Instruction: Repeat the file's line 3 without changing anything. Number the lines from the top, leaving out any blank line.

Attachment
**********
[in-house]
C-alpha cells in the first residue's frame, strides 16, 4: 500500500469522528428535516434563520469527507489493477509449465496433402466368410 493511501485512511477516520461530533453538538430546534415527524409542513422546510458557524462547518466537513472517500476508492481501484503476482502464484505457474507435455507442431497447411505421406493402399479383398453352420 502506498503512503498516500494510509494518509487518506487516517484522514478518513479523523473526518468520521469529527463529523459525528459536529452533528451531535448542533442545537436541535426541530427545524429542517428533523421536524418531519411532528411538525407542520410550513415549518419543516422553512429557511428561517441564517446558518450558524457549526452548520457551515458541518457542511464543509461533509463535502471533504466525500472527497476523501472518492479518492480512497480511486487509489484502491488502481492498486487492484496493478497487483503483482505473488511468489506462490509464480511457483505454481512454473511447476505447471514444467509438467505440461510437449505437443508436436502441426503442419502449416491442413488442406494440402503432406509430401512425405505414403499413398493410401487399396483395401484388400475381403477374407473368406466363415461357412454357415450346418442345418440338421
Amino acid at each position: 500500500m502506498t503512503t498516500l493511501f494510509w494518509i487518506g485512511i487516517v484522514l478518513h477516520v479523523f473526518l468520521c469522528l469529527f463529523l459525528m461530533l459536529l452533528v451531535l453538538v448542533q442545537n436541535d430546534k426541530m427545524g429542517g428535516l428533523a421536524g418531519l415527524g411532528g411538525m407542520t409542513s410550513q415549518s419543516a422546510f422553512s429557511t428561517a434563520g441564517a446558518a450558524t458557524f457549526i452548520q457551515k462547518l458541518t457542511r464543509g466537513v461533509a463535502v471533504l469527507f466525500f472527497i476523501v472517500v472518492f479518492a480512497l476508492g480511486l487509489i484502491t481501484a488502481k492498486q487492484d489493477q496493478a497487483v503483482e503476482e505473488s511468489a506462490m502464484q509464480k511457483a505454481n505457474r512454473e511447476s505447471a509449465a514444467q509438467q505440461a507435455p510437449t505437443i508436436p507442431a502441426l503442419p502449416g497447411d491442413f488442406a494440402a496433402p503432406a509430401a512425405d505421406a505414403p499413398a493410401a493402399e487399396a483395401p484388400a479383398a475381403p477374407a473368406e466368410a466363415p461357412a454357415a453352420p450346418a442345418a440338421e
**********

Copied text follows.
Amino acid at each position: 500500500m502506498t503512503t498516500l493511501f494510509w494518509i487518506g485512511i487516517v484522514l478518513h477516520v479523523f473526518l468520521c469522528l469529527f463529523l459525528m461530533l459536529l452533528v451531535l453538538v448542533q442545537n436541535d430546534k426541530m427545524g429542517g428535516l428533523a421536524g418531519l415527524g411532528g411538525m407542520t409542513s410550513q415549518s419543516a422546510f422553512s429557511t428561517a434563520g441564517a446558518a450558524t458557524f457549526i452548520q457551515k462547518l458541518t457542511r464543509g466537513v461533509a463535502v471533504l469527507f466525500f472527497i476523501v472517500v472518492f479518492a480512497l476508492g480511486l487509489i484502491t481501484a488502481k492498486q487492484d489493477q496493478a497487483v503483482e503476482e505473488s511468489a506462490m502464484q509464480k511457483a505454481n505457474r512454473e511447476s505447471a509449465a514444467q509438467q505440461a507435455p510437449t505437443i508436436p507442431a502441426l503442419p502449416g497447411d491442413f488442406a494440402a496433402p503432406a509430401a512425405d505421406a505414403p499413398a493410401a493402399e487399396a483395401p484388400a479383398a475381403p477374407a473368406e466368410a466363415p461357412a454357415a453352420p450346418a442345418a440338421e